Houston's Working Class Gets Bumped into Homelessness and Poverty by the Crashing Economy

An already strained system struggles to accommodate a new breed of homeless.

The next day he went to the SEARCH Homeless Project, which directs people to jobs and other services, but found it similarly overrun with the usual suspects and felt he was just being processed through with everyone else. Tim decided to look for help on his own, and he uses the computers at the library to find job and apartment leads on craigslist.

"All this shit is depressing," he says, warning that newly homeless people frustrated by the situation could end up losing heart. "Once you lose hope, it's pretty much over with. You end up just trying to get a meal."

Reginald McDaniel, 47, has been off and on the streets for years. He leans against a bridge column and watches the food line get underway.

Earnest Dyer reaches out to Russell Parish, a homeless man in Hermann Park. As the social services coordinator for St. Vincent de Paul, Dyer now sees people like himself facing homelessness. Former donors are even asking for help.
Daniel Kramer
Earnest Dyer reaches out to Russell Parish, a homeless man in Hermann Park. As the social services coordinator for St. Vincent de Paul, Dyer now sees people like himself facing homelessness. Former donors are even asking for help.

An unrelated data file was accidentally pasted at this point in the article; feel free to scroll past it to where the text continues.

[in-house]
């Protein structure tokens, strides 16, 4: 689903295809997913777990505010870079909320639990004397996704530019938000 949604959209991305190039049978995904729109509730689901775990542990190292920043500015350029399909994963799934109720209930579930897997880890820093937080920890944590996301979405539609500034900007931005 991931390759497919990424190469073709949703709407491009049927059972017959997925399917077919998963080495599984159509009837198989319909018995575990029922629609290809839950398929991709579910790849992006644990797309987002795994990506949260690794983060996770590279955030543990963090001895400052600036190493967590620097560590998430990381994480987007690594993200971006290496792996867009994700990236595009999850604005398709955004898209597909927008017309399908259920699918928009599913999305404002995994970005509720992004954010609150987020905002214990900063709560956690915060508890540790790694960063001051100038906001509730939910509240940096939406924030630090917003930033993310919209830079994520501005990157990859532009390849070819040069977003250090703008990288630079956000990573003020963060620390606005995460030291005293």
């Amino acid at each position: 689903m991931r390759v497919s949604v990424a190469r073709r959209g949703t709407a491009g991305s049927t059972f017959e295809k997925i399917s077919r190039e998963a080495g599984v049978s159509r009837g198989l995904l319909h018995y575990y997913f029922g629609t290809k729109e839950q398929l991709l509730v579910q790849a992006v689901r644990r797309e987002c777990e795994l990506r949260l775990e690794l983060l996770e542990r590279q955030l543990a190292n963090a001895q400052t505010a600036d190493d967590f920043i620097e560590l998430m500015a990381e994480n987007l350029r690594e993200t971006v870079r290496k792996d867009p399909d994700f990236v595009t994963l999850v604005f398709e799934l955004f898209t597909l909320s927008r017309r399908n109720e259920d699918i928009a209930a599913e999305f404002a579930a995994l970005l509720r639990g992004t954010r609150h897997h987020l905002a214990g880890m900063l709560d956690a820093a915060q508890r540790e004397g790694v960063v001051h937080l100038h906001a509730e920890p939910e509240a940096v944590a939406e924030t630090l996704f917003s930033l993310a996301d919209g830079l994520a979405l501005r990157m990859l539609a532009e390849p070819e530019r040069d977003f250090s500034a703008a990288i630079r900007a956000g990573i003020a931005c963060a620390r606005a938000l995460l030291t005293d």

One-third of the 300 students at J. Will Jones Elementary are homeless, and the number is growing. Principal Brian Flores says homeless families have trouble finding the right help on their own.
Daniel Kramer
One-third of the 300 students at J. Will Jones Elementary are homeless, and the number is growing. Principal Brian Flores says homeless families have trouble finding the right help on their own.

"Sometimes you hurt a person if you help them too much," he says.

But the problem in Houston is that the right kind of help is too often missing.
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Alief is less than 20 miles from the small house on Wyoming Street where Lorenzo grew up. He always resented the Third Ward, with all its drug dealers and wife beaters, and believed he was bound for better. When he first arrived in Alief in 1997 after his sophomore year at troubled Yates High, to spend the summer with an aunt, the suburb was a blend of its affluent, white former self and the predominantly poor, ethnic enclave it has since become. The way people talked and dressed was different. There were fields and mowed lawns. Blink 182 played on the radio. It all made the Third Ward seem a world away.

"Beautiful, Alief," Lorenzo says. "That was it. That was where I wanted to stay. It was so much better than what I had."

Lorenzo's aunt became his legal guardian so he could finish school at sprawling Elsik. For the next two years, he woke at 4 a.m. in the Third Ward and boarded the public bus. He met Derly in geography class and married her in 2001; their apartment in Alief had a kitchen big enough to fit five people Lorenzo's size. But then he was back where he started.